Samoan leader praises court for valuing ceremony in Tongan manslaughter case

    A Samoan community leader has praised the Auckland High Court for acknowledging a traditional ceremony apology in sentencing a Tongan man who had pleaded guilty to manslaughter.

    Joseph Antonio Halaholo Larson appeared before the High Court in Auckland  charged with manslaughter.

    Larson’s appearance was made after punching Jerico Telea in the face in Easter last year. He pleaded guilty on November 15.

    Telea remained in a coma until Easter Monday when life support was switched off.

    Larson’s Tongan family negotiated with Telea’s Samoan relatives to make a traditional apology through the Samoan custom known as ifoga.

    The New Zealand Herald reported that Larson’s lawyer, Emma Priest,  said his family had done everything possible to make amends and Larson was “held accountable culturally” through ifoga.

    She thanked Telea’s family for their “incredible strength of character” in deciding to forgive Larson.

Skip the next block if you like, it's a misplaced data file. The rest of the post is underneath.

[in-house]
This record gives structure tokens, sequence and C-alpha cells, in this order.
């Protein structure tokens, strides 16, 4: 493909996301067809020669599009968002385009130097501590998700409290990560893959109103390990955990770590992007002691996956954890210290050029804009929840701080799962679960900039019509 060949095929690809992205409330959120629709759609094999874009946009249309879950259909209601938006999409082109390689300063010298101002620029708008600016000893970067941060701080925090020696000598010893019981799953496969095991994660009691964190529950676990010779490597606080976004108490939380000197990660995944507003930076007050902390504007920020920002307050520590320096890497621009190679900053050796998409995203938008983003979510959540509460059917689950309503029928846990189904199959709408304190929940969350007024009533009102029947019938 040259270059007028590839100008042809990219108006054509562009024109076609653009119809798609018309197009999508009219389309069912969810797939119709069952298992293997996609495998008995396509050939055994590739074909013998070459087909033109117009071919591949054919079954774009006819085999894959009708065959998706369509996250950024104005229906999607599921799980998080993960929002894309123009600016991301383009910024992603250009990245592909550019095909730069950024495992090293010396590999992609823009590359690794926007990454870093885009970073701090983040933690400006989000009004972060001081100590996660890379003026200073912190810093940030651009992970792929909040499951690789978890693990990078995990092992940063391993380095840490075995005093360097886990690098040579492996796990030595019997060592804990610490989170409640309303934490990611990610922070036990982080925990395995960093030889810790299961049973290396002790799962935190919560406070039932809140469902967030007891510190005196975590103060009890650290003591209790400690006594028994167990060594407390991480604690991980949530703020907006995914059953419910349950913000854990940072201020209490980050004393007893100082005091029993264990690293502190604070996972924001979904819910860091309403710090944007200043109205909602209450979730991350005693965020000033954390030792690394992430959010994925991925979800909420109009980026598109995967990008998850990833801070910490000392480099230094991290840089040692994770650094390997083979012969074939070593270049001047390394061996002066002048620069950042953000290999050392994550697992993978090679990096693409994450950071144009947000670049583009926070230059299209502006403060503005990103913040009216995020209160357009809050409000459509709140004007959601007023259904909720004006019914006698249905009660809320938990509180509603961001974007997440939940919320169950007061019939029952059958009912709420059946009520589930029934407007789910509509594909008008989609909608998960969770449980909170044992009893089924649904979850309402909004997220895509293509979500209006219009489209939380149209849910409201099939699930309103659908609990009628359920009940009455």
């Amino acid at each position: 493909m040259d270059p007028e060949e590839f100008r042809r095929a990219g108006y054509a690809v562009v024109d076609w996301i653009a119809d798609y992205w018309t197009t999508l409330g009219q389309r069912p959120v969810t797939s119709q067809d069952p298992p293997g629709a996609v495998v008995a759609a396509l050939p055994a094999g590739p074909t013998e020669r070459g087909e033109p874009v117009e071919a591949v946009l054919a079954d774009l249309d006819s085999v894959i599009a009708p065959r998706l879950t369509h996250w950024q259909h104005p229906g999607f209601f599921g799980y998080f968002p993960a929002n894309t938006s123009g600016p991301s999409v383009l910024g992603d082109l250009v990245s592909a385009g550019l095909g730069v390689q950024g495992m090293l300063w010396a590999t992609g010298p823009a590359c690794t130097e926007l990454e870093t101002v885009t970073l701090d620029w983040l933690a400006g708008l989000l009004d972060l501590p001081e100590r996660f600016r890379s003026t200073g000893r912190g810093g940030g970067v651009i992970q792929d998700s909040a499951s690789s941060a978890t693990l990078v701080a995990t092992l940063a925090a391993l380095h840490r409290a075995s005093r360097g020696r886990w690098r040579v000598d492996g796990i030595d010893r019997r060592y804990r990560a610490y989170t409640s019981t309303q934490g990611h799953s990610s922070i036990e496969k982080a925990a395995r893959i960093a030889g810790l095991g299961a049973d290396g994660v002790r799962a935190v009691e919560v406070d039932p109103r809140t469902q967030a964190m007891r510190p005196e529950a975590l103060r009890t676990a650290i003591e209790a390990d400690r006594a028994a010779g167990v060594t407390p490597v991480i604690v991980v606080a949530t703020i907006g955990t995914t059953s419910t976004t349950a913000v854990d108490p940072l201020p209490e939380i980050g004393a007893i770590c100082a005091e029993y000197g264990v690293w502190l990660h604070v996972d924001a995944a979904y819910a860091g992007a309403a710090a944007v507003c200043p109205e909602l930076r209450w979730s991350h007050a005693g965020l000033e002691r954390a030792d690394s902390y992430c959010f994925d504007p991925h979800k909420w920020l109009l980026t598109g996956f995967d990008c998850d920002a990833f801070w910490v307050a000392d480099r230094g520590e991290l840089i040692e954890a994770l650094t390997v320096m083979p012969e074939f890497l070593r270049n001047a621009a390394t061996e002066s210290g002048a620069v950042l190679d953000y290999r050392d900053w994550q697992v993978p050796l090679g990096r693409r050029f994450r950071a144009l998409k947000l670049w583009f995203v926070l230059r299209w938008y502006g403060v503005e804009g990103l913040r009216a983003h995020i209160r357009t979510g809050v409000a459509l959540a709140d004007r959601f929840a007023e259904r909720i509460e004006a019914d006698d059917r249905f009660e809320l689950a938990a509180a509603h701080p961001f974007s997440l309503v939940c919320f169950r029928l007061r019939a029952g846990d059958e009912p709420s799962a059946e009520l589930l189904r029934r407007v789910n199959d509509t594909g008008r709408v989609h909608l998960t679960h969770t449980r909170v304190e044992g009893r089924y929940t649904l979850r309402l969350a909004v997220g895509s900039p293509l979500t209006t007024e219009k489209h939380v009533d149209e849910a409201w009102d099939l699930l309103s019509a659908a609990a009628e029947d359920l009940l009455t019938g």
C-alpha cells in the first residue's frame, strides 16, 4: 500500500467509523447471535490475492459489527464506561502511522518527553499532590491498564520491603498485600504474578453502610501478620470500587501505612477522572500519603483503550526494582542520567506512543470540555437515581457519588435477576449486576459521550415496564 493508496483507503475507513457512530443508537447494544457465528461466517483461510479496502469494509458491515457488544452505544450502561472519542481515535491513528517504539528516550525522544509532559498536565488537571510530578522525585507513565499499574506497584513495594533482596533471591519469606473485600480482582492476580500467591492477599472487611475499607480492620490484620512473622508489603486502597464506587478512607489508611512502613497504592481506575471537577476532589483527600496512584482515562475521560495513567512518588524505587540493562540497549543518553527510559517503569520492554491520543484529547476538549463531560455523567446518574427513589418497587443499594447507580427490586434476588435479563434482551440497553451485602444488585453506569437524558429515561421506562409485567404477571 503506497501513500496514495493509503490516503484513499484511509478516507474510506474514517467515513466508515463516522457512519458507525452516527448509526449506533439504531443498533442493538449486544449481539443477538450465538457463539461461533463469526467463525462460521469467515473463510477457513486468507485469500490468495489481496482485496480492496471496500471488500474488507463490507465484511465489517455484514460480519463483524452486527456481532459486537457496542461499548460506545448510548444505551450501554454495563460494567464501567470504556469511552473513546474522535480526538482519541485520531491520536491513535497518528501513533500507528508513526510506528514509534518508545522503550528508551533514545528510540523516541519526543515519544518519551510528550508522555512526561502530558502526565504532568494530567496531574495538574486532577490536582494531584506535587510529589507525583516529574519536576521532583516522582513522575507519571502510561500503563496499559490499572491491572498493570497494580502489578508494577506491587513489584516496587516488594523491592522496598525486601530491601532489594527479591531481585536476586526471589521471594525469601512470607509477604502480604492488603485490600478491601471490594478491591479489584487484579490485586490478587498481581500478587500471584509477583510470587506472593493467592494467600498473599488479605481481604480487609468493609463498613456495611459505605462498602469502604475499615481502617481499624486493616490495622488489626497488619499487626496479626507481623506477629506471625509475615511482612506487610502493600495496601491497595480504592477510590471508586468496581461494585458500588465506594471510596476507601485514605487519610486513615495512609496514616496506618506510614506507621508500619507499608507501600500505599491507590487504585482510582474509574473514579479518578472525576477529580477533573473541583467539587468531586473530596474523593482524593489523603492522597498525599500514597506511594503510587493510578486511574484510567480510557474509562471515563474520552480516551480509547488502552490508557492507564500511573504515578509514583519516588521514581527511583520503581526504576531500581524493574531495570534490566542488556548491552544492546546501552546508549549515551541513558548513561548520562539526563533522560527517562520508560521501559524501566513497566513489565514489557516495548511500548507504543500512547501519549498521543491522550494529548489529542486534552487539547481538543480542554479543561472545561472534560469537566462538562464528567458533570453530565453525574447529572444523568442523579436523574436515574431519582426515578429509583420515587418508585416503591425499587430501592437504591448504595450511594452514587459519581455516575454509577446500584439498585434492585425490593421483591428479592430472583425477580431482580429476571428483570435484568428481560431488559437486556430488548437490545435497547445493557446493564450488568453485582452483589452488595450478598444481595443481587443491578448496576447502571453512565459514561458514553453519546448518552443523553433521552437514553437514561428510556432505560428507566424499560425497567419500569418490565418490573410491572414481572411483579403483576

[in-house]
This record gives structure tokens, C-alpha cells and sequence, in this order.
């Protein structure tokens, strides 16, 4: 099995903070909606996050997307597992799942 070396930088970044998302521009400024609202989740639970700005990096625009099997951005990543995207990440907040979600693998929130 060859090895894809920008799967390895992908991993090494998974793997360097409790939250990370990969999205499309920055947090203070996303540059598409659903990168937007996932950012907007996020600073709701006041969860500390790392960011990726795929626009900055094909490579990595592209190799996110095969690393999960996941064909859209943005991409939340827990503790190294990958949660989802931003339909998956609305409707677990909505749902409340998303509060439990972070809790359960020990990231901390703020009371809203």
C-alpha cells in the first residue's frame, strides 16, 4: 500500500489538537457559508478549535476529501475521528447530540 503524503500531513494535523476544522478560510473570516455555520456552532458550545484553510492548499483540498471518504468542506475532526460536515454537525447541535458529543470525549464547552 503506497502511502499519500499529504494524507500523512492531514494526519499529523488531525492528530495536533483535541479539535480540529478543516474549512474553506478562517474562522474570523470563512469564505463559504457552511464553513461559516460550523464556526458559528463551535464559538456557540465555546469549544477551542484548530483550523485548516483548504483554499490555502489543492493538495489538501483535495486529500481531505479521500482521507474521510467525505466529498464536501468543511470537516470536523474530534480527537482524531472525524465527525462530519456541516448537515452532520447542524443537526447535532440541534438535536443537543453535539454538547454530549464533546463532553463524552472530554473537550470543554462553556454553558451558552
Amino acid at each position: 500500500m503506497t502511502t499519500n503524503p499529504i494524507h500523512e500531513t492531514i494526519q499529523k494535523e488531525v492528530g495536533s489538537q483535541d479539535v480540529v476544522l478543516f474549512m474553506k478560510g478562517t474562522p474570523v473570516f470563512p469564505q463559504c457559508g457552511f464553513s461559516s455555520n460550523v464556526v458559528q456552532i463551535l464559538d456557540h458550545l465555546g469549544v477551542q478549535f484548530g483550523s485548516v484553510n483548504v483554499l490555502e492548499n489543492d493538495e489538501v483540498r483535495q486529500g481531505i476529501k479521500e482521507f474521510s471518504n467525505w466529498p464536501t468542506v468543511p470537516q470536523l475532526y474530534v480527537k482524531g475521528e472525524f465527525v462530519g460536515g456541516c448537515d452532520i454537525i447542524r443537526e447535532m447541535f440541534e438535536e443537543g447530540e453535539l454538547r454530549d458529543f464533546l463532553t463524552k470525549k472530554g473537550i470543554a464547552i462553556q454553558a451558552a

Samoan community leader Papaliitele Lafulafu Peo described ifoga as an action of remorse by a wrongdoer’s family performed before the wronged family, Stuff reported.

    He said it was a serious and very emotional event.

    “We prepare fine mats and a member from the wrongdoing side has to bow down and cover his or her body with a fine mat,” Peo reportedly said.

    “Then the rest will just sit silently behind that person. Then we have to wait for a member of the other side. If they want to accept our ifoga, they will come and uncover this person.

    “For a court to value ifoga, I credit the court because it’s part of our culture.”

    Larson was sentenced to one year of home detention and ordered to obtain treatment for alcohol abuse.

    For more information

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